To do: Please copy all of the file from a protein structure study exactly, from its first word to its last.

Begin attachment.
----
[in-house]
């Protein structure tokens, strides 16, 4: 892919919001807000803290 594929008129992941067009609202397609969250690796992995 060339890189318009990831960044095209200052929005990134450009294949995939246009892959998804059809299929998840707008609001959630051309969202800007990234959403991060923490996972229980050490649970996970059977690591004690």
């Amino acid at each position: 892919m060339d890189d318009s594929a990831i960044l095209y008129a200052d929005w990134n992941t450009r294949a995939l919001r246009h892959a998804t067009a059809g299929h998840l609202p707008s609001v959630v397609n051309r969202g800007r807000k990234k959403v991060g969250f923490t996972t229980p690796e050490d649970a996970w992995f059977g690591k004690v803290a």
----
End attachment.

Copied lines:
[in-house]
């Protein structure tokens, strides 16, 4: 892919919001807000803290 594929008129992941067009609202397609969250690796992995 060339890189318009990831960044095209200052929005990134450009294949995939246009892959998804059809299929998840707008609001959630051309969202800007990234959403991060923490996972229980050490649970996970059977690591004690």
């Amino acid at each position: 892919m060339d890189d318009s594929a990831i960044l095209y008129a200052d929005w990134n992941t450009r294949a995939l919001r246009h892959a998804t067009a059809g299929h998840l609202p707008s609001v959630v397609n051309r969202g800007r807000k990234k959403v991060g969250f923490t996972t229980p690796e050490d649970a996970w992995f059977g690591k004690v803290a």